Details of adverse events beyond 30 days are summarised in Table 3. By univariable analysis, PVD, baseline creatinine, STS score, RBC transfusion and AKI were identified as potential determinants of mortality after TAVI. Multivariable analysis retained RBC transfusion (HR: 1.19; 95% CI: 1.05–1.33), pre-existing renal failure (HR: 1.18; 95% CI: 1.06–1.33) and STS score (HR: 1.06; 95% CI: 1.02–1.10) as independent predictors of mortality after TAVI

Table 3 Adverse events beyond 30 days after TAVI, AVR and medical treatment


We found that the majority of patients referred for TAVI (72%) undergo valve implantation/replacement (TAVI 65%, AVR 7%) but that nearly 30% continue MT mainly because of comorbidity and patient preference not to receive TAVI/AVR. Patients who underwent TAVI had a higher LES than those who underwent AVR, were more symptomatic with a higher prevalence of antecedent CABG and impaired renal function but less PVD. The most frequent complications after TAVI consisted of bleeding and vascular complications.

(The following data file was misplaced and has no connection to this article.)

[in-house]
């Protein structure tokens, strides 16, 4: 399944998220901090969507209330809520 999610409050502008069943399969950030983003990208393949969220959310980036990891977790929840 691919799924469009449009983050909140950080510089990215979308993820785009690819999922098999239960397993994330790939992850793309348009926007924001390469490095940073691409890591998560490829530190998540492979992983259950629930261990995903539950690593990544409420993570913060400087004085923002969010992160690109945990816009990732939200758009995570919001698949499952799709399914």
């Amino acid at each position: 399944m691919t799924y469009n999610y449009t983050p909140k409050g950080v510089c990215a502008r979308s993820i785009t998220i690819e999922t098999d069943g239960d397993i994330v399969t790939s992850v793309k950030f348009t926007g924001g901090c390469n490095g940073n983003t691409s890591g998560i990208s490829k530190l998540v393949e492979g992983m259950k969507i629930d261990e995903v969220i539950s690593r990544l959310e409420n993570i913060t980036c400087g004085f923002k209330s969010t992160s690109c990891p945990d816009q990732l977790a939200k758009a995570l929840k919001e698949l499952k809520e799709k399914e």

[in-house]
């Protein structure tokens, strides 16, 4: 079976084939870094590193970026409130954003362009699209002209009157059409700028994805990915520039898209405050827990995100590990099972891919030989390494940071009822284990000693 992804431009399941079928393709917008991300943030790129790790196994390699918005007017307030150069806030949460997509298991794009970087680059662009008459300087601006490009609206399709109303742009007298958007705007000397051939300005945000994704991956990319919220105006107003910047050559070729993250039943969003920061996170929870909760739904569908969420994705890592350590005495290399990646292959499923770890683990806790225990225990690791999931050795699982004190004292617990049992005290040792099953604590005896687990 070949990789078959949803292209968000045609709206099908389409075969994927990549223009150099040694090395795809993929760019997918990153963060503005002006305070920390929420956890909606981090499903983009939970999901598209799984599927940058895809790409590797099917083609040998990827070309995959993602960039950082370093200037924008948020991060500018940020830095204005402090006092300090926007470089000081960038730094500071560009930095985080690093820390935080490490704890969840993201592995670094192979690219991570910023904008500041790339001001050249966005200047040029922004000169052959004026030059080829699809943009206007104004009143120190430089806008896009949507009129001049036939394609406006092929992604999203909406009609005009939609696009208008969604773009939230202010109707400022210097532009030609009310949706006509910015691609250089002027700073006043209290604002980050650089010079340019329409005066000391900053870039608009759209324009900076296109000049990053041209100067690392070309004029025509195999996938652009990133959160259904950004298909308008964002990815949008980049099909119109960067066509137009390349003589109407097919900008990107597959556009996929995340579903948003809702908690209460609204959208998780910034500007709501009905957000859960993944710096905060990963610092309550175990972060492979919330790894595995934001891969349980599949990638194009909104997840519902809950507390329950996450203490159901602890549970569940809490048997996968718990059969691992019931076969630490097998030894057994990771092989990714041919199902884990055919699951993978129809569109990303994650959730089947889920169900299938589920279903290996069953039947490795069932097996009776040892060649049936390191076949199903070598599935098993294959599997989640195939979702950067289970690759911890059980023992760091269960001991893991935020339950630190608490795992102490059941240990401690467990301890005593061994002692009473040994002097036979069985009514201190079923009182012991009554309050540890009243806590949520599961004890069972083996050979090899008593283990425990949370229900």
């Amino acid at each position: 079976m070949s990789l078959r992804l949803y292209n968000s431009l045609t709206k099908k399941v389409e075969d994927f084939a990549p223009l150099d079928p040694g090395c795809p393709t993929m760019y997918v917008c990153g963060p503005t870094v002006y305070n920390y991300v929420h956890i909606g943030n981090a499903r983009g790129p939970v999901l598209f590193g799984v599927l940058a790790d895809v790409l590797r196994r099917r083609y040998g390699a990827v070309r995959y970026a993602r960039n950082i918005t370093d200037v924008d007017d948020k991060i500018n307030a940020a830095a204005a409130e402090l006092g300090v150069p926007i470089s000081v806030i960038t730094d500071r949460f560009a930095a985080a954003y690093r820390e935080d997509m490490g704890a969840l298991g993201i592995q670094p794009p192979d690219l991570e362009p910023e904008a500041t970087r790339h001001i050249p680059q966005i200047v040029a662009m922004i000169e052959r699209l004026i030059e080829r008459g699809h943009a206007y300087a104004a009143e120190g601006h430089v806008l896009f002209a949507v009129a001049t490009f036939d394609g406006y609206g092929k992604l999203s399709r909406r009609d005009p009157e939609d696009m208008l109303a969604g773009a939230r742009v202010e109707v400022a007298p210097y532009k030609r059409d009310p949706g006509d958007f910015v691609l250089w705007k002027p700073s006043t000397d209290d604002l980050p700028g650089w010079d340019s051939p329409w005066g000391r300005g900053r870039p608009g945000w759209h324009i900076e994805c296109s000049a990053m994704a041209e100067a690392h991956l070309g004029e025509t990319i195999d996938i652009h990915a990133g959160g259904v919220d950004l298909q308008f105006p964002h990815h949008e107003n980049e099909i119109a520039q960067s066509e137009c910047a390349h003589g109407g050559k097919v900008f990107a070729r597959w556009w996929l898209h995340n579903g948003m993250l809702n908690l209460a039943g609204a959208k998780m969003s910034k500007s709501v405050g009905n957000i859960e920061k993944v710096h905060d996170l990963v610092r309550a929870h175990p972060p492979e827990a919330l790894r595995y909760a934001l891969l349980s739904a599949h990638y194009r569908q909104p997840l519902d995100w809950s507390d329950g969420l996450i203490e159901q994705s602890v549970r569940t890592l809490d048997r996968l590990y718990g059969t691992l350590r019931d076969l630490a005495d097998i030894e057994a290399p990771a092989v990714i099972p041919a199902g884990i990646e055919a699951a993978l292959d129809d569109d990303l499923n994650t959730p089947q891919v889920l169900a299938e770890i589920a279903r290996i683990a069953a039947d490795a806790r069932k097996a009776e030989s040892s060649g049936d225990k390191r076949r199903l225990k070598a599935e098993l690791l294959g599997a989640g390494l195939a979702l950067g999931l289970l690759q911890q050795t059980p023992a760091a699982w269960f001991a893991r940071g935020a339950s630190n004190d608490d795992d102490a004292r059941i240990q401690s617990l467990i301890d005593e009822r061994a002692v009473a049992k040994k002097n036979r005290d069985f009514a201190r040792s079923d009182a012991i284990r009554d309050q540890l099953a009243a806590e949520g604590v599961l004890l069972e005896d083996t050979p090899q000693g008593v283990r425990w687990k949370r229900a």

With respect to treatment allocation, the present findings most likely reflect the current ‘real world’ practice. The two-thirds acceptance and one-third rejection rate contrasts with randomised studies such as the Placement of AoRTic TraNscathetER valve (PARTNER) Cohort-B trial in which only 12% of the referred patients were accepted for randomised treatment allocation. Of note, we observed a significant increase in acceptance for TAVI from 2006 until 2010; it was 20% in 2006, 33% in 2007, 50% in 2008, 57% in 2009 and 81% in 2010. This is not explained by accepting less sick patients since the LES did not change over time but is most likely explained by increased experience and familiarity with the procedure in combination with an increased public awareness resulting in less patients who refuse therapy. This may also explain that – over time - less patients were redirected to surgery (29% of the surgical patients were treated in 2006; 29% in 2007; 25% in 2008; 13% in 2009 and 4% in 2010).